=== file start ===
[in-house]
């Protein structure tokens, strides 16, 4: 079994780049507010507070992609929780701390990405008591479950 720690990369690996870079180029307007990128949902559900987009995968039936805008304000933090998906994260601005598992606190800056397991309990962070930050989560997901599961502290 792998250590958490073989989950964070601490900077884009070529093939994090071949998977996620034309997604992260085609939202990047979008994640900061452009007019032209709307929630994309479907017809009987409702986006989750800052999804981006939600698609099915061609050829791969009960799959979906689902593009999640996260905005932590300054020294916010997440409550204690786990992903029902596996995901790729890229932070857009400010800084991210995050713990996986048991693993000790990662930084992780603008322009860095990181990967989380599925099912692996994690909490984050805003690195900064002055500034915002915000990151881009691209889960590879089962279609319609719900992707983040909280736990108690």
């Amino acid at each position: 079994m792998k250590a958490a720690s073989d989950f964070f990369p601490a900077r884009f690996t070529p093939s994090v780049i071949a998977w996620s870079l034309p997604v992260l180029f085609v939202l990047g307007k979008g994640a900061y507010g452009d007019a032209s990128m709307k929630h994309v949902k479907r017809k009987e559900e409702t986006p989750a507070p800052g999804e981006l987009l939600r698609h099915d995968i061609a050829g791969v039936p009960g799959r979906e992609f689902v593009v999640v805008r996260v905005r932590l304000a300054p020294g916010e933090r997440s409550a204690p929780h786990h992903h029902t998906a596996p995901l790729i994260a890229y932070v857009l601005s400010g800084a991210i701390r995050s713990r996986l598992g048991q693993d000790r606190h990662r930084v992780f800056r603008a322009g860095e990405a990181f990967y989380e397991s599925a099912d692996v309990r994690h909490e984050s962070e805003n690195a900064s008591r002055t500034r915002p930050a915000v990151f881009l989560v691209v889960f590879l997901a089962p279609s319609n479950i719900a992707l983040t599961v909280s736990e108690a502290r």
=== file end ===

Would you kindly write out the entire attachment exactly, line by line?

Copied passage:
[in-house]
């Protein structure tokens, strides 16, 4: 079994780049507010507070992609929780701390990405008591479950 720690990369690996870079180029307007990128949902559900987009995968039936805008304000933090998906994260601005598992606190800056397991309990962070930050989560997901599961502290 792998250590958490073989989950964070601490900077884009070529093939994090071949998977996620034309997604992260085609939202990047979008994640900061452009007019032209709307929630994309479907017809009987409702986006989750800052999804981006939600698609099915061609050829791969009960799959979906689902593009999640996260905005932590300054020294916010997440409550204690786990992903029902596996995901790729890229932070857009400010800084991210995050713990996986048991693993000790990662930084992780603008322009860095990181990967989380599925099912692996994690909490984050805003690195900064002055500034915002915000990151881009691209889960590879089962279609319609719900992707983040909280736990108690």
């Amino acid at each position: 079994m792998k250590a958490a720690s073989d989950f964070f990369p601490a900077r884009f690996t070529p093939s994090v780049i071949a998977w996620s870079l034309p997604v992260l180029f085609v939202l990047g307007k979008g994640a900061y507010g452009d007019a032209s990128m709307k929630h994309v949902k479907r017809k009987e559900e409702t986006p989750a507070p800052g999804e981006l987009l939600r698609h099915d995968i061609a050829g791969v039936p009960g799959r979906e992609f689902v593009v999640v805008r996260v905005r932590l304000a300054p020294g916010e933090r997440s409550a204690p929780h786990h992903h029902t998906a596996p995901l790729i994260a890229y932070v857009l601005s400010g800084a991210i701390r995050s713990r996986l598992g048991q693993d000790r606190h990662r930084v992780f800056r603008a322009g860095e990405a990181f990967y989380e397991s599925a099912d692996v309990r994690h909490e984050s962070e805003n690195a900064s008591r002055t500034r915002p930050a915000v990151f881009l989560v691209v889960f590879l997901a089962p279609s319609n479950i719900a992707l983040t599961v909280s736990e108690a502290r």